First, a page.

Surrogacy—what you need to know about having a baby

June 20, 2018 by Susan Baines, The Conversation
Although having a baby by surrogate in the UK is legal, the lack of detailed legislation can make it complicated. Credit: Shutterstock

Elton John and David Furnish, Kim and Kanye, and Sarah Jessica Parker and Matthew Broderick, have all received help from a surrogate to have children. But it's not just something for the rich and famous.

People may choose to use a surrogate for all sorts of reasons – fertility issues, preexisting problems, issues with previous pregnancies or age-related concerns – and of course, it can seem like a no-brainer for same-sex couples or single people looking to have a family of their own.

There are two types of legal in the UK: gestational – where the surrogate is implanted with an embryo that has been fertilised in a lab using the intended mother's or donor's egg and the intended father's or donor's sperm. And traditional surrogacy – where the surrogate's own egg is fertilised by the intended father's sperm.

What's the legal situation?

The current law means parents having a baby through surrogacy must apply for a court order to gain legal rights over the once it has been born. This can take time and so can create issues around early life medical treatment or the consent to baby vaccinations, for example.

It can also mean that if a surrogate mother changes her mind about giving up the child, parents could face a long legal battle to try and claim the baby. This is because current rules in the UK give a woman automatic parentage over any child she gives birth to, even if the child is not biologically her own.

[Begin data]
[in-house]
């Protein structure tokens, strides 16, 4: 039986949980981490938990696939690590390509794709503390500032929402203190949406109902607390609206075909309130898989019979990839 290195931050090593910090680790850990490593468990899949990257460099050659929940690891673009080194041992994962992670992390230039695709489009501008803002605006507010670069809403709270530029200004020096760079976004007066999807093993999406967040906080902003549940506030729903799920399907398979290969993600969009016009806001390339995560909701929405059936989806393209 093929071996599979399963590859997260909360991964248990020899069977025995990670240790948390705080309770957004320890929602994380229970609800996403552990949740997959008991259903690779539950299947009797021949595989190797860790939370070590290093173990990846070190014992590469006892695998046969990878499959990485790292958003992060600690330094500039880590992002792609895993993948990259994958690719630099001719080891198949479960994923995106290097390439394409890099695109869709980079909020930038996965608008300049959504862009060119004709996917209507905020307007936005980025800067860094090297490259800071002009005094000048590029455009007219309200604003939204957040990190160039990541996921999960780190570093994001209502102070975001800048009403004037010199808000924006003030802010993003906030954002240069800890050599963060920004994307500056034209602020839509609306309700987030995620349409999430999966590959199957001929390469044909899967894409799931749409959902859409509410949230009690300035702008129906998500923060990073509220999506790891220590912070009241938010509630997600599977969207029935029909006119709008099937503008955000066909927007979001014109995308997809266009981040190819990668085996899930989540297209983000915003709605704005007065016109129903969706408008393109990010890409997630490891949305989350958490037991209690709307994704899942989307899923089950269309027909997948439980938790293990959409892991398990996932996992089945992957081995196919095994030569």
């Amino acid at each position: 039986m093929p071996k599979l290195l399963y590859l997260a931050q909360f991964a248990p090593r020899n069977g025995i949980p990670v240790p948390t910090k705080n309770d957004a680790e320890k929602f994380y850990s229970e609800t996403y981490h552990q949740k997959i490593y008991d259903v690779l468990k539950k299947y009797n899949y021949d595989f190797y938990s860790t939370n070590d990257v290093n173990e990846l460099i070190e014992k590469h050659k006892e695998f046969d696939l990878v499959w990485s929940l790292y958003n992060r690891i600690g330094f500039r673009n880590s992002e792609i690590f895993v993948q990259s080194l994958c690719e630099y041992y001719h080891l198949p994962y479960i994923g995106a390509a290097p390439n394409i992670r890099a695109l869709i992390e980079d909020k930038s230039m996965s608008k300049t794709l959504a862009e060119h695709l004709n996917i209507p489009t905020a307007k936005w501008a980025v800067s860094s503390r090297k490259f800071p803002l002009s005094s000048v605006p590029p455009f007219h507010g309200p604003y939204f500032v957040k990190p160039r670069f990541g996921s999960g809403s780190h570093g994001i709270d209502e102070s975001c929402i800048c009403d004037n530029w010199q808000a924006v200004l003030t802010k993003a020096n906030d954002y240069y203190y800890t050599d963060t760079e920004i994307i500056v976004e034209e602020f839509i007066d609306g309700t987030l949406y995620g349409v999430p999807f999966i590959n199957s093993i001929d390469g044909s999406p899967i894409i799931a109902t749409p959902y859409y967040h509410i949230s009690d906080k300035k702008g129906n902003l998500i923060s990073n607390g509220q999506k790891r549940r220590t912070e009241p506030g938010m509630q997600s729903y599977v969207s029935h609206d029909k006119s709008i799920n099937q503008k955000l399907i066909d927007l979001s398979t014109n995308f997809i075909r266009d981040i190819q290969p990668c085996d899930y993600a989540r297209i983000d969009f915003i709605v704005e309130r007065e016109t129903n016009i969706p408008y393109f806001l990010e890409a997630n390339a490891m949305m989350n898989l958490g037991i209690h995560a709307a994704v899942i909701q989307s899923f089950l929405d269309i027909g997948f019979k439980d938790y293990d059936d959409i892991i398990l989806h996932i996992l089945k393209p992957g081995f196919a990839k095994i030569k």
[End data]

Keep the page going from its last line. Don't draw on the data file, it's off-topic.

At the moment, the law currently only gives maternity leave and pay to the surrogate mother who will be giving birth to the baby. But the good news is that the government is looking into plans to reform surrogacy law. A three-year project will "consider the legal parentage of children born via surrogacy, and the regulation of surrogacy more widely," according to the Law Commission.

How does it impact the child?

There is really very little information about the effects on a child born in this way. But there is a lot of evidence now to show that the period before birth is just as important for the health of the baby as after the birth. The NCT 1000 Days report highlights that: "The antenatal period is as important as infancy is, to the outcome for a child because maternal behaviour has such a strong impact on the developing foetus and the newborns health at birth."

A recent study indicated that children born through surrogacy have more problems with their behaviour and adjustment in childhood than those born either naturally or via other reproductive technologies such as egg donation. Their lives in the womb were cited as a salient factor.

In this way, the health of the surrogate child really depends on a trusting relationship between all parties concerned. All surrogates, whether traditional or gestational, are required to complete a health screening form – and in some cases may be required to show evidence of their blood tests to the potential parents or their representatives.

What's it like for the surrogate?

Most surrogates don't get into it for the money. They do it because they love children, and they want to help people who cannot have them. Being a surrogate isn't an easy job – pregnancy puts a massive strain on the body.

The antenatal journey begins at conception and during this time, a 's behaviour is vitally important to the health and development of the unborn child's brain. What she eats, what she feels and what she actually experiences, are all transmitted to the growing baby.

Her body's contact with the unborn is powerful and so too is the sound of her voice, her heartbeat and the tender touch of her hands on her belly. Being relaxed brings benefits to the baby and can help to maintain calmness within the womb.